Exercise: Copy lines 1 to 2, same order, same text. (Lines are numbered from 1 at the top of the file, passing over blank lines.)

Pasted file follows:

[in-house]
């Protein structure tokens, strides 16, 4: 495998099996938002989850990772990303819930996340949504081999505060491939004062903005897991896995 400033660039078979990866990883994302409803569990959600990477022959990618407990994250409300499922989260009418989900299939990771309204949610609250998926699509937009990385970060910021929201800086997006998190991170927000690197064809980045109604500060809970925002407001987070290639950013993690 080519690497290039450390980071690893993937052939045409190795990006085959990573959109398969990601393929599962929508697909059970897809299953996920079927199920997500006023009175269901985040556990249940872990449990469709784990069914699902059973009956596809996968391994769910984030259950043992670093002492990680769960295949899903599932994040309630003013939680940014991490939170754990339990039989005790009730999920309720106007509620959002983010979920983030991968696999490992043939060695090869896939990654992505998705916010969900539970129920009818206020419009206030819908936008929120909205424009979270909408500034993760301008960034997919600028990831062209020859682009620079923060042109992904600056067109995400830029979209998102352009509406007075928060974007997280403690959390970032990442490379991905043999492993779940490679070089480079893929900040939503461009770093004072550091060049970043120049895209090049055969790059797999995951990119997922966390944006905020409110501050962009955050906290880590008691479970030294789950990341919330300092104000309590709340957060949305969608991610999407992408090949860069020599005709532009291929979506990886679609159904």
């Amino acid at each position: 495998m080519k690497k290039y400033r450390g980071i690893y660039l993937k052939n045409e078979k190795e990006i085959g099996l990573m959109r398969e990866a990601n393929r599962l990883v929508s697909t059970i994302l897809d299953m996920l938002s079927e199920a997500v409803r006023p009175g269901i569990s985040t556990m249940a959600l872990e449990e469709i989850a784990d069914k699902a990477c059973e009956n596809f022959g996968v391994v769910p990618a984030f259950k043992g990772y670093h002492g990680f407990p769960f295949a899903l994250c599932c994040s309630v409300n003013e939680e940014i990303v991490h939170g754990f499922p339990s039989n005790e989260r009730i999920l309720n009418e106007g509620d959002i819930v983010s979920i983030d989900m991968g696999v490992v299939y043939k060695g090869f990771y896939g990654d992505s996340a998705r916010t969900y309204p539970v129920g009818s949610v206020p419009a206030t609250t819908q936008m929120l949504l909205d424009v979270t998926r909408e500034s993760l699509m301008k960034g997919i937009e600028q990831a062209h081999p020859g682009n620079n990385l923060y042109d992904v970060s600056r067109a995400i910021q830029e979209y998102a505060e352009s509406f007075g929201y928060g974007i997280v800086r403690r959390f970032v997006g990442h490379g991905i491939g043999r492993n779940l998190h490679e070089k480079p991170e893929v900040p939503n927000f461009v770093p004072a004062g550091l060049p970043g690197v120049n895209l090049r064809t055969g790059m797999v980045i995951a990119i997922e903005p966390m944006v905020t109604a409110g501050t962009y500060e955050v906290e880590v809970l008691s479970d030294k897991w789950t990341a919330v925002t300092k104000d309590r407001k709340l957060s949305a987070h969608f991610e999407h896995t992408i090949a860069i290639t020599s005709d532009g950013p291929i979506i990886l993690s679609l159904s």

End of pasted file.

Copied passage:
[in-house]
């Protein structure tokens, strides 16, 4: 495998099996938002989850990772990303819930996340949504081999505060491939004062903005897991896995 400033660039078979990866990883994302409803569990959600990477022959990618407990994250409300499922989260009418989900299939990771309204949610609250998926699509937009990385970060910021929201800086997006998190991170927000690197064809980045109604500060809970925002407001987070290639950013993690 080519690497290039450390980071690893993937052939045409190795990006085959990573959109398969990601393929599962929508697909059970897809299953996920079927199920997500006023009175269901985040556990249940872990449990469709784990069914699902059973009956596809996968391994769910984030259950043992670093002492990680769960295949899903599932994040309630003013939680940014991490939170754990339990039989005790009730999920309720106007509620959002983010979920983030991968696999490992043939060695090869896939990654992505998705916010969900539970129920009818206020419009206030819908936008929120909205424009979270909408500034993760301008960034997919600028990831062209020859682009620079923060042109992904600056067109995400830029979209998102352009509406007075928060974007997280403690959390970032990442490379991905043999492993779940490679070089480079893929900040939503461009770093004072550091060049970043120049895209090049055969790059797999995951990119997922966390944006905020409110501050962009955050906290880590008691479970030294789950990341919330300092104000309590709340957060949305969608991610999407992408090949860069020599005709532009291929979506990886679609159904």